Minn. recount sequel won't live up to 2008 classic

5:50 AM, Nov 5, 2010   |    comments
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Tom Emmer and Mark Dayton

SAINT PAUL, Minn. -- The recount in the 2010 Minnesota governor's election will differ substantially from the protracted 2008 drama that settled the senate race between Norm Coleman and Al Franken.

For starters the apparent margin between Mark Dayton and Tom Emmer is much wider.  Dayton's lead is 8,781 votes in the unofficial machine results. Those results won't be certified until after the county canvassing process, which ends Nov. 19th.

But, based on recent history, that total may change by hundreds of votes during the county canvassing process and a hand recount. A swing of thousands of votes, on the other hand, is unlikely.

Jay Weiner, the MinnPost writer who recapped the Coleman-Franken recount in his new book This is Not Florida told KARE recounts that change election outcomes are extremely rare. And, when it does happen, it's typically in races that are much tighter.

"In 2008 it went from Coleman being ahead by 215 to Franken being ahead by 49, so 264 votes in 87 counties, so it really ends up being about two and a half per county," Weiner said Thursday.

"Tom Emmer is looking at 100 per county, that's got to actually flip to his side, so the numbers aren't there."

Another key difference is that the sorting and counting process will be expedited this time around, thanks to new laws passed in response to the 2008 recount. Campaigns will find their powers to challenge paper ballots, or try to disqualify them, will be sharply limited.

"It should go a lot faster because now we can rule out the frivolous challenges," Ramsey County's election director Joe Mansky told KARE, "The campaigns will not be able to challenge the ballots simply because of stray marks that are on the ballots."

Ballots can still be challenged if the voter's intent is unclear, or if a name is written outside the write-in candidate slots. A ballot is nullified in Minnesota if the voter leaves an identifying mark, dating back to the days when people were paid to vote and left a mark for proof.

But ballots can no longer be challenged based on a name written inside the write-in space.

"Someone's name on a write-in line is not a way of identifying the ballot," Mansky explained, "It's simply a way of somebody trying to vote for a particular candidate."

Fewer absentees in play

The Minnesota Secretary of State's office estimated roughly 3,000 absentee ballots were rejected, as opposed to 12,000 rejected absentee's in 2008.  That's due in large part to a new centralized absentee ballot screening process, which gave voters a better shot at correcting errors on their applications.

Absentees were examined at a central location, and were scanned beginning on the Friday before the election. In the past those ballot envelopes would be delivered to the precincts to be judged and opened by poll workers.

In 2008 both campaigns discovered hundreds of those absentee ballots had been rejected without just cause, and that created a secondary controversy that ran parallel to the recount and canvassing process.

"I'm happy to say that we have zero improperly rejected absentee ballots this year," Mansky said Thursday, "We only had 400 rejected absentees to begin with and many of those people ultimately did get to vote, either by a replacement ballot or ended up voting in person on election day."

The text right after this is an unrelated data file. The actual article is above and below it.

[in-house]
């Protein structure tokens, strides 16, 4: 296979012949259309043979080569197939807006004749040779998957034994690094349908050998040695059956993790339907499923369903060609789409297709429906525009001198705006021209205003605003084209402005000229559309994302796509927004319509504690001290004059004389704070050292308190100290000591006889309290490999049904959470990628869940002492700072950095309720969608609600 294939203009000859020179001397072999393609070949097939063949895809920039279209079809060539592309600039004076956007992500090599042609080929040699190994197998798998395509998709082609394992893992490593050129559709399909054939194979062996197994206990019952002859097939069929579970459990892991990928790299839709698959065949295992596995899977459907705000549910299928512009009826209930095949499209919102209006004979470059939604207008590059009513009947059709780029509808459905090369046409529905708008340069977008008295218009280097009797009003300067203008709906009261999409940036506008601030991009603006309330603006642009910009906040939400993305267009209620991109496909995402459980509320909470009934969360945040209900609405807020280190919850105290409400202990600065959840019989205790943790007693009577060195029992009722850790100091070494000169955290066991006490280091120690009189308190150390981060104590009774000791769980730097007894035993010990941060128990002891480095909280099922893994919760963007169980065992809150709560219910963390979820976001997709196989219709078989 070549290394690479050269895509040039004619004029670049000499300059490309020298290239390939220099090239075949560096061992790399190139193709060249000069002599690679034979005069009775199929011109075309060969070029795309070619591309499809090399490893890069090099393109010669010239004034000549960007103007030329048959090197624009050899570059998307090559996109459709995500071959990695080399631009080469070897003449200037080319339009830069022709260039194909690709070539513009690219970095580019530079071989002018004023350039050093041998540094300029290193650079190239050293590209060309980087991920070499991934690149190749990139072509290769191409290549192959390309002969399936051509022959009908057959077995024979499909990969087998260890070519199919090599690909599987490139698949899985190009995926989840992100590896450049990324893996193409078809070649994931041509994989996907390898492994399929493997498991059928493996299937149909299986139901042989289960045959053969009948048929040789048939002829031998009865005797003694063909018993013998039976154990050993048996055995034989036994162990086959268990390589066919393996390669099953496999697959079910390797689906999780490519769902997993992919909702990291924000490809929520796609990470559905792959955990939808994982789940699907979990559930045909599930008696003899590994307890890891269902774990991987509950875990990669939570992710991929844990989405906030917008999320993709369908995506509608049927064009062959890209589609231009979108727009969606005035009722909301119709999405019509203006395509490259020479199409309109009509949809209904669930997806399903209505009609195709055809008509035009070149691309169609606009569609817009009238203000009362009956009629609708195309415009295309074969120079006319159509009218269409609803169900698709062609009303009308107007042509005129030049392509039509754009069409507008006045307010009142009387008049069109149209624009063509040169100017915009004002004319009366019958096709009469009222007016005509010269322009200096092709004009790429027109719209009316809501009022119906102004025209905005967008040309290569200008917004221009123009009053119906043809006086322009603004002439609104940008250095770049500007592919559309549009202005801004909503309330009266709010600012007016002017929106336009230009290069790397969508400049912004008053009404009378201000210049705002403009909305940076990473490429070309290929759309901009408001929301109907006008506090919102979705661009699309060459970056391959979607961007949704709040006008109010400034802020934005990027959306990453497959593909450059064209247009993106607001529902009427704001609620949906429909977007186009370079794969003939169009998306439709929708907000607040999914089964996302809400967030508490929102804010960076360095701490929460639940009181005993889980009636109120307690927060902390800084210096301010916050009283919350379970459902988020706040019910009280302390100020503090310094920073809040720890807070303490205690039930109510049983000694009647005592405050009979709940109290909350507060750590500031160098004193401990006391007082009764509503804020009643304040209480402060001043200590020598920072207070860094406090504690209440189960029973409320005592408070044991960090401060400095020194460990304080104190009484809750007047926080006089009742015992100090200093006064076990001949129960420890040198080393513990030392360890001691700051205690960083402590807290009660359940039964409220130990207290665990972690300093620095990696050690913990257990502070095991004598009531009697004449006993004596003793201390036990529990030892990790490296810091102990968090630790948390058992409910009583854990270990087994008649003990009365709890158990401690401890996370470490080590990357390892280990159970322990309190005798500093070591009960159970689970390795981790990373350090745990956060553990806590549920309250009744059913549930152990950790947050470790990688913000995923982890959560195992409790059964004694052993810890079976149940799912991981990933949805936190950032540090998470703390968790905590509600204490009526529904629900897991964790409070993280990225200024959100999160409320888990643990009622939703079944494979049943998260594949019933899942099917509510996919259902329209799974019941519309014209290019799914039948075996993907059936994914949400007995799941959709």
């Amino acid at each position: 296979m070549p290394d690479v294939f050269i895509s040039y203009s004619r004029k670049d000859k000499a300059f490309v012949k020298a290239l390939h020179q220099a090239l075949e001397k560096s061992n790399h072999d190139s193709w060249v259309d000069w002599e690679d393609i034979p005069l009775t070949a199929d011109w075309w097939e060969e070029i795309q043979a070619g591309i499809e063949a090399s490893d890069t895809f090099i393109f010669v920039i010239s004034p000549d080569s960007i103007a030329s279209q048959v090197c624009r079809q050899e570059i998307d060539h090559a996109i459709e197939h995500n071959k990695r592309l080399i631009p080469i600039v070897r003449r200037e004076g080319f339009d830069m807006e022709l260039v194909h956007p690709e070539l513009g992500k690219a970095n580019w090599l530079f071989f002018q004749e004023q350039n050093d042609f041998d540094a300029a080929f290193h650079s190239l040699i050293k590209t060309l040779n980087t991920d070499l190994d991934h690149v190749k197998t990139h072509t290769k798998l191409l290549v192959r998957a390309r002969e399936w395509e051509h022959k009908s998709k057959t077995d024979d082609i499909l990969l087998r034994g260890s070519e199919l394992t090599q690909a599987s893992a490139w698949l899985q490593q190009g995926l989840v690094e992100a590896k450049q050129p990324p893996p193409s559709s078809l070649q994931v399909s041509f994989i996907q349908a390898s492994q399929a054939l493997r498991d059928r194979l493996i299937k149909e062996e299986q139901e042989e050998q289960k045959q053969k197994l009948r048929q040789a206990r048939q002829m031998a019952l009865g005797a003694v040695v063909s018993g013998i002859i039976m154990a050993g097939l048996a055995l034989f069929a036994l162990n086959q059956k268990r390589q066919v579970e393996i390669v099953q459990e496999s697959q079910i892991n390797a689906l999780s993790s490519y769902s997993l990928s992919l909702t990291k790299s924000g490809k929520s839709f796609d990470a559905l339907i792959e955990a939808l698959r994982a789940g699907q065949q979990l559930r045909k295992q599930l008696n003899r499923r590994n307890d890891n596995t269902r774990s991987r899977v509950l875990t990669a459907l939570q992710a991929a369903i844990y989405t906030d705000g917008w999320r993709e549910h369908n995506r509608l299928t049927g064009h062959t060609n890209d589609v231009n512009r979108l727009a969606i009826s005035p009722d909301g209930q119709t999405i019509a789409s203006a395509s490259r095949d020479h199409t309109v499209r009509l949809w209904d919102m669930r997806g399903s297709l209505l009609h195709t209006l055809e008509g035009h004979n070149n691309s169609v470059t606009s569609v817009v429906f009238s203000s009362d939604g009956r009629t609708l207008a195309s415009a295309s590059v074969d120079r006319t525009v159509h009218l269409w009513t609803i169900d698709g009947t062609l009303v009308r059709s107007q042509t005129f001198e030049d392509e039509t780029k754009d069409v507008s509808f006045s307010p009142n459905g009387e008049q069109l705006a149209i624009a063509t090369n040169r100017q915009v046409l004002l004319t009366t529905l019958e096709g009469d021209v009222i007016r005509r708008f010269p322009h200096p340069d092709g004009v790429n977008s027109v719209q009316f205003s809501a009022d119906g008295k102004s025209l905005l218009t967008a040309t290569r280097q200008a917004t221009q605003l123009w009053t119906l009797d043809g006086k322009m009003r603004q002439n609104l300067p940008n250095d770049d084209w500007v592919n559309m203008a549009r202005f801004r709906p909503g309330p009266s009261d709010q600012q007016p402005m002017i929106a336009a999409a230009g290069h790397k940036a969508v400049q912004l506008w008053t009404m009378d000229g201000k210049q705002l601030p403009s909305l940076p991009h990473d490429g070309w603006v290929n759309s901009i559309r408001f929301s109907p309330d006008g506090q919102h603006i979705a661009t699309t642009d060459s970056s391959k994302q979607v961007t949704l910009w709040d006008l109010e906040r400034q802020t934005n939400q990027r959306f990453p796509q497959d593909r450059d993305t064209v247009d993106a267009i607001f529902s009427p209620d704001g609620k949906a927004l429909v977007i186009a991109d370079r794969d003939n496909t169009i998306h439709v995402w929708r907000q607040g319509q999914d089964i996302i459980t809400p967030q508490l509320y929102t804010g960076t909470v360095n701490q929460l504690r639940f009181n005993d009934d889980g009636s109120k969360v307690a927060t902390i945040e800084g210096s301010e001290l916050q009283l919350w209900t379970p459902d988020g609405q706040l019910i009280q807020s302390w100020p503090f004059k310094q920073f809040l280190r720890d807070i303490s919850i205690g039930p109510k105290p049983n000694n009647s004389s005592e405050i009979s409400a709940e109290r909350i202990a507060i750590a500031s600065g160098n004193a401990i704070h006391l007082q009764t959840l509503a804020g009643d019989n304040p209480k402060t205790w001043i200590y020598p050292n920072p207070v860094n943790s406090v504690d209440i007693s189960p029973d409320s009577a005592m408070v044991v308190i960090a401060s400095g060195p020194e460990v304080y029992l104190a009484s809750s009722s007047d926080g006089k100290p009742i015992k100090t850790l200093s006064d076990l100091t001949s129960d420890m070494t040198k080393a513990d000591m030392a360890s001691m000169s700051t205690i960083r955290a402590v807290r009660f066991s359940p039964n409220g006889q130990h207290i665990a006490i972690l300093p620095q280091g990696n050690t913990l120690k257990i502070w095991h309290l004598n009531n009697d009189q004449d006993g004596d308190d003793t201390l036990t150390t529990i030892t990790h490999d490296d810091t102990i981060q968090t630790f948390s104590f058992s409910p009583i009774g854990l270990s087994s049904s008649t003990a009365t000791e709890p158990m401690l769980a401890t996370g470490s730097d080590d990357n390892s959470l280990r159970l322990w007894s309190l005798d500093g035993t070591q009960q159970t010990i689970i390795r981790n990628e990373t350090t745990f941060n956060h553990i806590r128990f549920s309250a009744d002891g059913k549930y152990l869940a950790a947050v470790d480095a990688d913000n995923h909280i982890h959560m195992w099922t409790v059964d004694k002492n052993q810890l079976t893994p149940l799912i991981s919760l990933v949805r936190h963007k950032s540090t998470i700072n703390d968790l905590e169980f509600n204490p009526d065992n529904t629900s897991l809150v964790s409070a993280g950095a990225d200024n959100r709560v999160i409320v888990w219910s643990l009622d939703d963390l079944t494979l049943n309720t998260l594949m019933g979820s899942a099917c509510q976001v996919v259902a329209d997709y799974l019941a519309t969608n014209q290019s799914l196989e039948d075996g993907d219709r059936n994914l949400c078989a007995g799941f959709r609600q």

And, unlike previous elections, absentee ballots couldn't be disqualified because the signature on the ballot envelope didn't match the signature on a voter registration card or roster. A drivers license number or the last four digits of a Social Security number are sufficient to match the voter to the rolls.

"No signature mismatches anymore," Weiner remarked, "If you've got poor penmanship your vote isn't taken away."

Mining absentees much tougher

In 2008 the Franken campaign petititioned the Supreme Court to allow wrongfully rejected absentee ballots to be opened and counted.  The high court okayed that unprecedented request, but only in cases where both campaigns agreed with local election officials.

The individual ballots were still sealed in envelopes, so it wasn't known who those absentee voters picked. But their names and addresses were known, so campaigns tried to gauge which ones were likely supporters. During the jurying process, operatives often held laptops with lists of voters in play.

The new law puts those rejected ballots out of bounds during the canvassing and recount process. Now they can only be revived and counted by the courts as part of a formal election contest trial.  And, unlike 2008, campaigns will have no say over which ballots are brought back into the mix.

Tom Emmer would be forced to take his case to trial if he wanted to mine the stack of 3,000 rejected absentee ballots.  And, in the unlikely scenario that all of them were Emmer votes, he'd still be several thousand votes behind Dayton.

Al Franken, who led by 49 after the hand recount in 2008, saw his lead increase to 225 during that absentee ballot phase of the recount.  Norm Coleman exercised his right to formally appeal the results, which led to a lengthy election contest trial in the winter and spring of 2009.

During that trial a three-judge panel allowed more absentees to be reconsidered and added to both candidate's totals, but that only served to stretch Franken's lead to 312 votes. Coleman conceded defeat June 30th, 2009 and Franken took office July 7th, seven months after the election.

(Copyright 2010 by KARE. All Rights Reserved.)

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